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Quantitative 3D magnetic resonance elastography: Comparison with dynamic mechanical analysis

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ABSTRACT

Purpose: Magnetic resonance elastography (MRE) is a rapidly growing noninvasive imaging technique for measuring tissue mechanical properties in vivo. Previous studies have compared two‐dimensional MRE measurements with material properties from dynamic mechanical analysis (DMA) devices that were limited in frequency range. Advanced DMA technology now allows broad frequency range testing, and three‐dimensional (3D) MRE is increasingly common. The purpose of this study was to compare 3D MRE stiffness measurements with those of DMA over a wide range of frequencies and shear stiffnesses.

Methods: 3D MRE and DMA were performed on eight different polyvinyl chloride samples over 20–205 Hz with stiffness between 3 and 23 kPa. Driving frequencies were chosen to create 1.1, 2.2, 3.3, 4.4, 5.5, and 6.6 effective wavelengths across the diameter of the cylindrical phantoms. Wave images were analyzed using direct inversion and local frequency estimation algorithm with the curl operator and compared with DMA measurements at each corresponding frequency. Samples with sufficient spatial resolution and with an octahedral shear strain signal‐to‐noise ratio > 3 were compared.

Results: Consistency between the two techniques was measured with the intraclass correlation coefficient (ICC) and was excellent with an overall ICC of 0.99.

Conclusions: 3D MRE and DMA showed excellent consistency over a wide range of frequencies and stiffnesses. Magn Reson Med 77:1184–1192, 2017. © 2016 The Authors Magnetic Resonance in Medicine published by Wiley Periodicals, Inc. on behalf of International Society for Magnetic Resonance in Medicine. This is an open access article under the terms of the Creative Commons Attribution‐NonCommercial‐NoDerivs License, which permits use and distribution in any medium, provided the original work is properly cited, the use is non‐commercial and no modifications or adaptations are made.

No MeSH data available.


Plot of DMA versus MRE DI loss modulus. The dotted line is the line of unity. ICC = 0.61 (95% CI = 0.31–0.80).
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mrm26207-fig-0007: Plot of DMA versus MRE DI loss modulus. The dotted line is the line of unity. ICC = 0.61 (95% CI = 0.31–0.80).

Mentions: Consistency of the loss modulus estimated from MRE DI stiffness and DMA was lower with ICC = 0.61 (95% CI = 0.31–0.80). Figure 7 shows the plot between MRE DI and the DMA loss modulus values in kPa across all frequencies for these data sets with MRE overestimating loss modulus compared to DMA.


Quantitative 3D magnetic resonance elastography: Comparison with dynamic mechanical analysis
Plot of DMA versus MRE DI loss modulus. The dotted line is the line of unity. ICC = 0.61 (95% CI = 0.31–0.80).
© Copyright Policy - creativeCommonsBy-nc-nd
Related In: Results  -  Collection

License
Show All Figures
getmorefigures.php?uid=PMC5036985&req=5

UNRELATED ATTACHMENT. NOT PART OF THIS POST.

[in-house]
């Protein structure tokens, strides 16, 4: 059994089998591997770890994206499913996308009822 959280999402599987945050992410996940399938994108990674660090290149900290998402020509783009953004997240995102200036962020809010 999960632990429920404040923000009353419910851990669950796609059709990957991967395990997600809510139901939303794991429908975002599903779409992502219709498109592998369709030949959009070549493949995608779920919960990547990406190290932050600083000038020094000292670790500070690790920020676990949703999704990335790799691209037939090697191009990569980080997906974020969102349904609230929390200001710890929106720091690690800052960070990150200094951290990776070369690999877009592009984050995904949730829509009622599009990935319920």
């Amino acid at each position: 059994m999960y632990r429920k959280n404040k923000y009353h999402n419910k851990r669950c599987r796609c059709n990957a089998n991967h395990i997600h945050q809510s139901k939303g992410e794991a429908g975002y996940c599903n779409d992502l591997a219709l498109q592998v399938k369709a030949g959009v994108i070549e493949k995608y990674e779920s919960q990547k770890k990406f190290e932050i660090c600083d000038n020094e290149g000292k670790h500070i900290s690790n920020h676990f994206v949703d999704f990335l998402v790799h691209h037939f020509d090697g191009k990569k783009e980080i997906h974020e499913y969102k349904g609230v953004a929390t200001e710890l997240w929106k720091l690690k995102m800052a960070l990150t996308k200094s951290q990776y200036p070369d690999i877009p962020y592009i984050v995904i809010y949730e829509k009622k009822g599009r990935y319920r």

mrm26207-fig-0007: Plot of DMA versus MRE DI loss modulus. The dotted line is the line of unity. ICC = 0.61 (95% CI = 0.31–0.80).
Mentions: Consistency of the loss modulus estimated from MRE DI stiffness and DMA was lower with ICC = 0.61 (95% CI = 0.31–0.80). Figure 7 shows the plot between MRE DI and the DMA loss modulus values in kPa across all frequencies for these data sets with MRE overestimating loss modulus compared to DMA.

View Article: PubMed Central - PubMed

ABSTRACT

Purpose: Magnetic resonance elastography (MRE) is a rapidly growing noninvasive imaging technique for measuring tissue mechanical properties in vivo. Previous studies have compared two‐dimensional MRE measurements with material properties from dynamic mechanical analysis (DMA) devices that were limited in frequency range. Advanced DMA technology now allows broad frequency range testing, and three‐dimensional (3D) MRE is increasingly common. The purpose of this study was to compare 3D MRE stiffness measurements with those of DMA over a wide range of frequencies and shear stiffnesses.

Methods: 3D MRE and DMA were performed on eight different polyvinyl chloride samples over 20–205 Hz with stiffness between 3 and 23 kPa. Driving frequencies were chosen to create 1.1, 2.2, 3.3, 4.4, 5.5, and 6.6 effective wavelengths across the diameter of the cylindrical phantoms. Wave images were analyzed using direct inversion and local frequency estimation algorithm with the curl operator and compared with DMA measurements at each corresponding frequency. Samples with sufficient spatial resolution and with an octahedral shear strain signal‐to‐noise ratio > 3 were compared.

Results: Consistency between the two techniques was measured with the intraclass correlation coefficient (ICC) and was excellent with an overall ICC of 0.99.

Conclusions: 3D MRE and DMA showed excellent consistency over a wide range of frequencies and stiffnesses. Magn Reson Med 77:1184–1192, 2017. © 2016 The Authors Magnetic Resonance in Medicine published by Wiley Periodicals, Inc. on behalf of International Society for Magnetic Resonance in Medicine. This is an open access article under the terms of the Creative Commons Attribution‐NonCommercial‐NoDerivs License, which permits use and distribution in any medium, provided the original work is properly cited, the use is non‐commercial and no modifications or adaptations are made.

No MeSH data available.